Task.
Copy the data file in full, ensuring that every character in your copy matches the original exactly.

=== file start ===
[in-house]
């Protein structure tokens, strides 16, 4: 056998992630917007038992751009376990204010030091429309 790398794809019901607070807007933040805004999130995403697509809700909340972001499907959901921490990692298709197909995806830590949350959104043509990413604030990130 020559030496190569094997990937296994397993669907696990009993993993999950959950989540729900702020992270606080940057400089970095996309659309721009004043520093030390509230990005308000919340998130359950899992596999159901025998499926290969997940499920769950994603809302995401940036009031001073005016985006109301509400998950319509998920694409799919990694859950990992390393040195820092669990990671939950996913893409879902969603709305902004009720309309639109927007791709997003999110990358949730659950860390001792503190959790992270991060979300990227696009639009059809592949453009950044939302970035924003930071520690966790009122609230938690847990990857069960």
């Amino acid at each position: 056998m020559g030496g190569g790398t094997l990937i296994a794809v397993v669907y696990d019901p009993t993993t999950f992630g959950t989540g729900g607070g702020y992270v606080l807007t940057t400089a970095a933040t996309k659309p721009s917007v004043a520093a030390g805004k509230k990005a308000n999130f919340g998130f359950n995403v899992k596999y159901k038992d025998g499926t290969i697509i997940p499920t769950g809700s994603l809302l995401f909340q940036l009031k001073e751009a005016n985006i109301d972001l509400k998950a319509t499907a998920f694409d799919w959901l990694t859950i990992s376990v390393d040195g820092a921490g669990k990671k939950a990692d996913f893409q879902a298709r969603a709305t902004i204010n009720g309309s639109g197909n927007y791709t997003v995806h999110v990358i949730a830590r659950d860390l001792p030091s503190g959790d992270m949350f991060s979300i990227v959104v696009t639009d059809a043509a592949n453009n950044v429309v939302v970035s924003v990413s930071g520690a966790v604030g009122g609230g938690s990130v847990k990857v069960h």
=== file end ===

[in-house]
């Protein structure tokens, strides 16, 4: 056998992630917007038992751009376990204010030091429309 790398794809019901607070807007933040805004999130995403697509809700909340972001499907959901921490990692298709197909995806830590949350959104043509990413604030990130 020559030496190569094997990937296994397993669907696990009993993993999950959950989540729900702020992270606080940057400089970095996309659309721009004043520093030390509230990005308000919340998130359950899992596999159901025998499926290969997940499920769950994603809302995401940036009031001073005016985006109301509400998950319509998920694409799919990694859950990992390393040195820092669990990671939950996913893409879902969603709305902004009720309309639109927007791709997003999110990358949730659950860390001792503190959790992270991060979300990227696009639009059809592949453009950044939302970035924003930071520690966790009122609230938690847990990857069960």
């Amino acid at each position: 056998m020559g030496g190569g790398t094997l990937i296994a794809v397993v669907y696990d019901p009993t993993t999950f992630g959950t989540g729900g607070g702020y992270v606080l807007t940057t400089a970095a933040t996309k659309p721009s917007v004043a520093a030390g805004k509230k990005a308000n999130f919340g998130f359950n995403v899992k596999y159901k038992d025998g499926t290969i697509i997940p499920t769950g809700s994603l809302l995401f909340q940036l009031k001073e751009a005016n985006i109301d972001l509400k998950a319509t499907a998920f694409d799919w959901l990694t859950i990992s376990v390393d040195g820092a921490g669990k990671k939950a990692d996913f893409q879902a298709r969603a709305t902004i204010n009720g309309s639109g197909n927007y791709t997003v995806h999110v990358i949730a830590r659950d860390l001792p030091s503190g959790d992270m949350f991060s979300i990227v959104v696009t639009d059809a043509a592949n453009n950044v429309v939302v970035s924003v990413s930071g520690a966790v604030g009122g609230g938690s990130v847990k990857v069960h």